In the holidays in between, I battled panic attacks and anxiety that clenched my heart in a vice grip as I clawed for a return to normal, to predictable.
I found myself fearing each year that my holiday expectations would be disrupted yet again by some hard turn-of-life events, and all I wanted to do was grab a giant roll of duct tape and anchor myself to something sure and steadfast.
Somehow, I ended up thinking that “sure and steadfast” was my Christmas tree or our family’s tradition of opening gifts on Christmas morning or making Christmas cookies the week before. But these things weren’t my anchor.
They were never intended to be.
They were intended to point to a better Anchor that is forever-sure and certainly steadfast (Heb. 6:19–20).
Nothing Less Than Himself
In John 16:33, Jesus tells His disciples, “Here on earth you will have many trials and sorrows” (NLT). Life is hard. It just is. Our expectations get shattered. Our hearts get broken. Bad things happen, and if we expect that they won’t, we’re lying to ourselves and paving a path of self-inflicted pain.
But in the same breath, Jesus redirects the disciples’ focus from the aches of the decaying world to something infinitely better: Himself. “But take heart, because I have overcome the world.”
In the midst of broken expectations, Jesus promises us a truer and better expectation that is more predictable and stable than any formulaic Hallmark movie could ever be. Why? Because it comes from God Himself. And this is the miraculous promise He has made: the ultimate victory of Jesus Christ over sin, our enemy, and the curse under which this world has been aching (Rom. 16:20).
The baby we sing of in Christmas carols brought more than a flock of lonely shepherds and curious wise men to the stable under the stars. He brought into the world a flesh-and-blood anchor to the promises of God (2 Cor. 1:20), an anchor that would topple the powers of death and overcome the trials and sorrows of a fallen world.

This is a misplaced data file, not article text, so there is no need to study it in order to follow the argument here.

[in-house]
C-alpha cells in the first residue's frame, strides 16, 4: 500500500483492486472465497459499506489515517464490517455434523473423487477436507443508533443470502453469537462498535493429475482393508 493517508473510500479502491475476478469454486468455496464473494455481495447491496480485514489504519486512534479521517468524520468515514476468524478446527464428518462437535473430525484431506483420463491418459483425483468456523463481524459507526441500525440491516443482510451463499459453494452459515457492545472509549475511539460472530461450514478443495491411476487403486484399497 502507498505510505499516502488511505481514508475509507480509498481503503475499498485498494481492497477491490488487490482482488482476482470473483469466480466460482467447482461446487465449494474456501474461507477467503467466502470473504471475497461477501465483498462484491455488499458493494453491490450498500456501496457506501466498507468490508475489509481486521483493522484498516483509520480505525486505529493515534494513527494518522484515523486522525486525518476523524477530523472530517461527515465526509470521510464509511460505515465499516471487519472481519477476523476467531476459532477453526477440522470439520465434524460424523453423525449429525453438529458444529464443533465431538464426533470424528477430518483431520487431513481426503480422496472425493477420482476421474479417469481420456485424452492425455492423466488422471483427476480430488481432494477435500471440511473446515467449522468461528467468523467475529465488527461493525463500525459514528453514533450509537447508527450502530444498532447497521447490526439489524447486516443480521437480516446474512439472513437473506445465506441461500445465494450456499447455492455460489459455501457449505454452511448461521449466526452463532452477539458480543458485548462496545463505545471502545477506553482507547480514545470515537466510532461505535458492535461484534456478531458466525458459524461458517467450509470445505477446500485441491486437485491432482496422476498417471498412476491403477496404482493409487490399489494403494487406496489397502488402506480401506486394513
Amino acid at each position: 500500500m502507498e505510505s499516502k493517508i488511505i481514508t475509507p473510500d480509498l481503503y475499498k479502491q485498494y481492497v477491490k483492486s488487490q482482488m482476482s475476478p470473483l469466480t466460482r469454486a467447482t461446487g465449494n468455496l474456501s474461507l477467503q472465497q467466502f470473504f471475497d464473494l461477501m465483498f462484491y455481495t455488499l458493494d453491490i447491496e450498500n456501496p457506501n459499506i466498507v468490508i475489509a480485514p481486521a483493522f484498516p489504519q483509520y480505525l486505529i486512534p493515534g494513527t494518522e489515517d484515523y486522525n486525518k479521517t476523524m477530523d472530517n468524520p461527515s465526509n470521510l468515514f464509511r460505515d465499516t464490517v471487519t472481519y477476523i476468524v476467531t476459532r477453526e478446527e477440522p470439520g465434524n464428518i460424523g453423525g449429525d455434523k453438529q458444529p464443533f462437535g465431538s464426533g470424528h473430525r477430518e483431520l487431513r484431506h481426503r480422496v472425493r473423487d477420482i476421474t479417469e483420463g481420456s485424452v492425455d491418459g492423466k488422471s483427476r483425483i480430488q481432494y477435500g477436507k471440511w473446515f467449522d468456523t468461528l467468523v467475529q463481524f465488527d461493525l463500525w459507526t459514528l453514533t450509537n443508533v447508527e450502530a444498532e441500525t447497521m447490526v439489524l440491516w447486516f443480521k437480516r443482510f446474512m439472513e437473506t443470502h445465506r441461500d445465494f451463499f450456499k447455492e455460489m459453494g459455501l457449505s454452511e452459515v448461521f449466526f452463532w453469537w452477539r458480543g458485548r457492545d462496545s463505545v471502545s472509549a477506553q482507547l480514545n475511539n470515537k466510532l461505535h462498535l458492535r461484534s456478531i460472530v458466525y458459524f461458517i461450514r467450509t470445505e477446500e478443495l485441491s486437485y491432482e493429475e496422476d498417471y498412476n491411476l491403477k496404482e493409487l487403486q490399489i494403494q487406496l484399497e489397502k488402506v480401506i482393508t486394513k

This is Christmas. This is our expectation. This is our hope.
A Better Expectation
We have a lot of expectations we’re probably leaning into this Christmas—nights curled up on the couch next to the glow of the Christmas tree lights, sugar-cookie-baking, and Christmas-present-wrapping. By all means, let’s embrace them for the gift of Jesus that they represent.
But let’s also pause before tethering our hearts and hopes to lights that will grow dim, cookies that will be eaten (or lost in the back of the pantry), and presents that will be torn into and forgotten by next year.
Let’s tether our hearts to a surer expectation of Truth—that of Jesus Himself. Even if we are surrounded by trials and sorrows, or joys and celebrations, we can take heart. He has overcome the world.
And that is, in my mind, a plot far better than ANY Hallmark movie.
Hannah is a word addict, both of the written and spoken word as well as the living Word of God. She serves on staff as an audience engagement specialist with Revive Our Hearts. Half of her time is spent running interference for a marketing campaign or convincing herself she *really* should go to the gym. In the interim, she’s most likely eating dark chocolate, live-tweeting Hallmark movies, or providing unsolicited fashion advice to friends and family.